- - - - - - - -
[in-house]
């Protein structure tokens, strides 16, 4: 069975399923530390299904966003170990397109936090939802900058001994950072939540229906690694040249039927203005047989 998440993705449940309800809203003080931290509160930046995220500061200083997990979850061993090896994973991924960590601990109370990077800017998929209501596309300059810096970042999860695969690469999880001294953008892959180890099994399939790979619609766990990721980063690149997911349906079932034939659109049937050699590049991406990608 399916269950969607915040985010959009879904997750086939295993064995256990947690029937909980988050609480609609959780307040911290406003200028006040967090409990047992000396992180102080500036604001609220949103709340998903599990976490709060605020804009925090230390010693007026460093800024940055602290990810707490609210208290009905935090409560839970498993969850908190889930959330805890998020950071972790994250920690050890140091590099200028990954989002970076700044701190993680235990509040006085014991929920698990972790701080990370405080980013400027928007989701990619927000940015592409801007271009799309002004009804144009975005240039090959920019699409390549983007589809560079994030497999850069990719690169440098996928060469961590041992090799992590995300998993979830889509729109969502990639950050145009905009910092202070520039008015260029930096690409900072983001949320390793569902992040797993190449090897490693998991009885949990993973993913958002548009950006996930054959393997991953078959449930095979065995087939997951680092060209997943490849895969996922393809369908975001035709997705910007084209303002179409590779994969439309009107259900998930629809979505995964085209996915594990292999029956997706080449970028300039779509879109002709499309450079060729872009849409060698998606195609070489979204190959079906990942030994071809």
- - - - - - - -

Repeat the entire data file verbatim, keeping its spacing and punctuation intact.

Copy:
[in-house]
């Protein structure tokens, strides 16, 4: 069975399923530390299904966003170990397109936090939802900058001994950072939540229906690694040249039927203005047989 998440993705449940309800809203003080931290509160930046995220500061200083997990979850061993090896994973991924960590601990109370990077800017998929209501596309300059810096970042999860695969690469999880001294953008892959180890099994399939790979619609766990990721980063690149997911349906079932034939659109049937050699590049991406990608 399916269950969607915040985010959009879904997750086939295993064995256990947690029937909980988050609480609609959780307040911290406003200028006040967090409990047992000396992180102080500036604001609220949103709340998903599990976490709060605020804009925090230390010693007026460093800024940055602290990810707490609210208290009905935090409560839970498993969850908190889930959330805890998020950071972790994250920690050890140091590099200028990954989002970076700044701190993680235990509040006085014991929920698990972790701080990370405080980013400027928007989701990619927000940015592409801007271009799309002004009804144009975005240039090959920019699409390549983007589809560079994030497999850069990719690169440098996928060469961590041992090799992590995300998993979830889509729109969502990639950050145009905009910092202070520039008015260029930096690409900072983001949320390793569902992040797993190449090897490693998991009885949990993973993913958002548009950006996930054959393997991953078959449930095979065995087939997951680092060209997943490849895969996922393809369908975001035709997705910007084209303002179409590779994969439309009107259900998930629809979505995964085209996915594990292999029956997706080449970028300039779509879109002709499309450079060729872009849409060698998606195609070489979204190959079906990942030994071809």